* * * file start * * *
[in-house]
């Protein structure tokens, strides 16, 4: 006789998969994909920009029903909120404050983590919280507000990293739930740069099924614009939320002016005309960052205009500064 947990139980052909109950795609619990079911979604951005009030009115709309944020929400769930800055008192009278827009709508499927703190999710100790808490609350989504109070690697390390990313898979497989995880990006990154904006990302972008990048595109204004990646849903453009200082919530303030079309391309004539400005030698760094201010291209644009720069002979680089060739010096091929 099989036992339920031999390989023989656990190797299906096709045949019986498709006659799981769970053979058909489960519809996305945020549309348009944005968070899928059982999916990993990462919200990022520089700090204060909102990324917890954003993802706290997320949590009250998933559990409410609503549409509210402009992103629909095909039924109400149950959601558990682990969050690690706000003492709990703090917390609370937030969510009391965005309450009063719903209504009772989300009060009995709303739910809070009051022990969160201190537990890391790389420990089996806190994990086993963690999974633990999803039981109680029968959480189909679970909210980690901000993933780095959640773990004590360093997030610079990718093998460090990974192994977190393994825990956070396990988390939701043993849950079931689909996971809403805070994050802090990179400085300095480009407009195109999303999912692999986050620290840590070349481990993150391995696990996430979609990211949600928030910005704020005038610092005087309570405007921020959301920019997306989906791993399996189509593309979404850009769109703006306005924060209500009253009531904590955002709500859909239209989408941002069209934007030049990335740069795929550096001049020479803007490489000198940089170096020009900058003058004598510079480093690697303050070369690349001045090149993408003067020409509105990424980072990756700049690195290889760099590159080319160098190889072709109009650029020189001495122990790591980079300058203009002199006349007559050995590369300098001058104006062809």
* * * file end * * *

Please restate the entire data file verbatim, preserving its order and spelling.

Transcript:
[in-house]
């Protein structure tokens, strides 16, 4: 006789998969994909920009029903909120404050983590919280507000990293739930740069099924614009939320002016005309960052205009500064 947990139980052909109950795609619990079911979604951005009030009115709309944020929400769930800055008192009278827009709508499927703190999710100790808490609350989504109070690697390390990313898979497989995880990006990154904006990302972008990048595109204004990646849903453009200082919530303030079309391309004539400005030698760094201010291209644009720069002979680089060739010096091929 099989036992339920031999390989023989656990190797299906096709045949019986498709006659799981769970053979058909489960519809996305945020549309348009944005968070899928059982999916990993990462919200990022520089700090204060909102990324917890954003993802706290997320949590009250998933559990409410609503549409509210402009992103629909095909039924109400149950959601558990682990969050690690706000003492709990703090917390609370937030969510009391965005309450009063719903209504009772989300009060009995709303739910809070009051022990969160201190537990890391790389420990089996806190994990086993963690999974633990999803039981109680029968959480189909679970909210980690901000993933780095959640773990004590360093997030610079990718093998460090990974192994977190393994825990956070396990988390939701043993849950079931689909996971809403805070994050802090990179400085300095480009407009195109999303999912692999986050620290840590070349481990993150391995696990996430979609990211949600928030910005704020005038610092005087309570405007921020959301920019997306989906791993399996189509593309979404850009769109703006306005924060209500009253009531904590955002709500859909239209989408941002069209934007030049990335740069795929550096001049020479803007490489000198940089170096020009900058003058004598510079480093690697303050070369690349001045090149993408003067020409509105990424980072990756700049690195290889760099590159080319160098190889072709109009650029020189001495122990790591980079300058203009002199006349007559050995590369300098001058104006062809």